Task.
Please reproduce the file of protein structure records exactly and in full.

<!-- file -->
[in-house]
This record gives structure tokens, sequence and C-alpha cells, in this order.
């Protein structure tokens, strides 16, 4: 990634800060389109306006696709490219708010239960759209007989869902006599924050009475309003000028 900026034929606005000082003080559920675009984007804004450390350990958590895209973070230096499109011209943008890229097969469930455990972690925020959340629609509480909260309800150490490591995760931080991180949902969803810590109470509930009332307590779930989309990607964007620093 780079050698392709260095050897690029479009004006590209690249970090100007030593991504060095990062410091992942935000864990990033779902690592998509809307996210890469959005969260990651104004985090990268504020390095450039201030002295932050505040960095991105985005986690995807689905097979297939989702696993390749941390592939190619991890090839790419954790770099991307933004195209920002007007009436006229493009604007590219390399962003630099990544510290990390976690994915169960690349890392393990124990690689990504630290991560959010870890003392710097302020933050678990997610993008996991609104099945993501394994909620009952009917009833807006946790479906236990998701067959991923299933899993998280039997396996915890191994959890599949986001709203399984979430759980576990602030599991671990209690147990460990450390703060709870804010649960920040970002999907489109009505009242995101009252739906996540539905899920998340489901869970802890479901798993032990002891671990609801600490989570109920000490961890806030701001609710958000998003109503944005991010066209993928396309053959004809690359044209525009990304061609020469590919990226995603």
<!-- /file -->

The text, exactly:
[in-house]
This record gives structure tokens, sequence and C-alpha cells, in this order.
């Protein structure tokens, strides 16, 4: 990634800060389109306006696709490219708010239960759209007989869902006599924050009475309003000028 900026034929606005000082003080559920675009984007804004450390350990958590895209973070230096499109011209943008890229097969469930455990972690925020959340629609509480909260309800150490490591995760931080991180949902969803810590109470509930009332307590779930989309990607964007620093 780079050698392709260095050897690029479009004006590209690249970090100007030593991504060095990062410091992942935000864990990033779902690592998509809307996210890469959005969260990651104004985090990268504020390095450039201030002295932050505040960095991105985005986690995807689905097979297939989702696993390749941390592939190619991890090839790419954790770099991307933004195209920002007007009436006229493009604007590219390399962003630099990544510290990390976690994915169960690349890392393990124990690689990504630290991560959010870890003392710097302020933050678990997610993008996991609104099945993501394994909620009952009917009833807006946790479906236990998701067959991923299933899993998280039997396996915890191994959890599949986001709203399984979430759980576990602030599991671990209690147990460990450390703060709870804010649960920040970002999907489109009505009242995101009252739906996540539905899920998340489901869970802890479901798993032990002891671990609801600490989570109920000490961890806030701001609710958000998003109503944005991010066209993928396309053959004809690359044209525009990304061609020469590919990226995603």